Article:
With more dispersed shareholding and with widespread acceptance that stakeholders other than shareholders should also be considered in corporate decision-making, it is no wonder that we are seeing increased activist shareholder activity and tension around corporate control. Just as they are in most developed economies, contested board elections, divisions among boards and removal of managers have all become standard among Israeli public companies, albeit perhaps with a bit of a local Israeli “flavor.”
Experienced businesspeople will know that antitrust law bears critical implications for their companies, whether in regard to the need to avoid cartel behavior or to competition considerations for mergers and acquisitions. These considerations have gained importance in recent years as antitrust law becomes increasingly institutionalized in previously less regulated economies and as positions taken by companies in one jurisdiction may bear follow-on impacts in other jurisdictions. The three areas we highlighted at the end of 2019 all remain unresolved and warrant close watching again this year:
- Pressure on tech: The heightened enforcement climate among antitrust regulators in the US and Europe, including a purported focus on acquisitions of nascent competitors in the tech space, merits the attention of all those in the Israeli tech community when preparing their M&A strategies for 2021.
- Impact of Brexit: When the Brexit transition period ends on 1 January 2021, the UK’s Competition and Markets Authority (CMA) will gain jurisdiction over a significant number of deals previously subject exclusively to EU review. Clients contemplating mergers and acquisitions will need to take the CMA into account when planning their transactions. We have already seen the beginnings of the effects of the CMA’s intervention with the scuttling of the Taboola-Outbrain merger earlier this year.
- Protectionism: Over the last few years, regulators in many countries have been attempting to restrict foreign ownership of sensitive industries or national champions, using principles of antitrust and trade law to scuttle deals. This year, COVID-19’s impact on global trade has added wind to the sails of protectionist forces. One colorful example many of our readers will remember is the effort of President Trump and CFIUS to prohibit ByteDance from owning the US operations of TikTok.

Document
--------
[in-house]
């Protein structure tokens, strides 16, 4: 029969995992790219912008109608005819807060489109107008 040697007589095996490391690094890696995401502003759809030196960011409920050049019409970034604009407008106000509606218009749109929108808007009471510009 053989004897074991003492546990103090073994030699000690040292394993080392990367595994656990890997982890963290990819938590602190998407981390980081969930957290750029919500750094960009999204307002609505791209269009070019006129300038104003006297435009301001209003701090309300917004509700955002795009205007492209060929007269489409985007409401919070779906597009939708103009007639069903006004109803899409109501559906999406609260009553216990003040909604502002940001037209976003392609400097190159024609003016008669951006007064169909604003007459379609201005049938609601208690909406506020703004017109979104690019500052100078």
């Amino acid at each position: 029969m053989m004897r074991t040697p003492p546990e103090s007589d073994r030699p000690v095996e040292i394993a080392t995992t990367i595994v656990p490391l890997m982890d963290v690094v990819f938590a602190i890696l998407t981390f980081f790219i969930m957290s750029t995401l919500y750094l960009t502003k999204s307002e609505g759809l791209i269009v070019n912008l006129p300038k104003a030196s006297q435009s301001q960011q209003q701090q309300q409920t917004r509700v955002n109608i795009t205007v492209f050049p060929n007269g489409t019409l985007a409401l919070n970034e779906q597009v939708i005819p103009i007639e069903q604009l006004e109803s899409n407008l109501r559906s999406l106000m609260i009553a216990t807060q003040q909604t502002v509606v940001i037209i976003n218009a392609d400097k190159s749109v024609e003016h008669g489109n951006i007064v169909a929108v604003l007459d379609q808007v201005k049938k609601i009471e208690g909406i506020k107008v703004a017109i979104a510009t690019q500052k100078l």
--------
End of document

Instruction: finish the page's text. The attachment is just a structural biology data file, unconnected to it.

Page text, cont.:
6. Geopolitical risk and opportunities
Traditionally in this space we have flagged particular geopolitical risks that we see for the year ahead. This year, we focus on opportunity. This past year saw the ground-breaking normalization of ties between Israel and the UAE, Bahrain, Sudan and just this month, Morocco. These are the first countries in the region to normalize ties with Israel since the Israel- Jordan Peace Treaty (1994). Only time will tell what economic opportunities will arise from these historic events, but as one of the few international law firms on the ground in both Israel and the UAE, we are already seeing striking enthusiasm among both Israeli and Gulf State businesspeople for exploring new opportunities.
We would of course be remiss not to acknowledge that geopolitical risks do remain ever present, in the Middle East and across the globe. The new year is bound to bring new political winds: as we go to press, a new U.S. administration is under formation and the specter of elections is in the air in Israel.
7. Return of the SPAC
In part due to the volatility of stock markets in the initial weeks of the COVID-19 crisis, SPACs emerged as the flavor of the (many) month(s) as can be seen in the table and graph below. Clients who would have traditionally considered an old- fashioned IPO are now regularly discussing with us the possibility of a SPAC transaction as well as a direct listing, another 2020 capital markets phenomenon.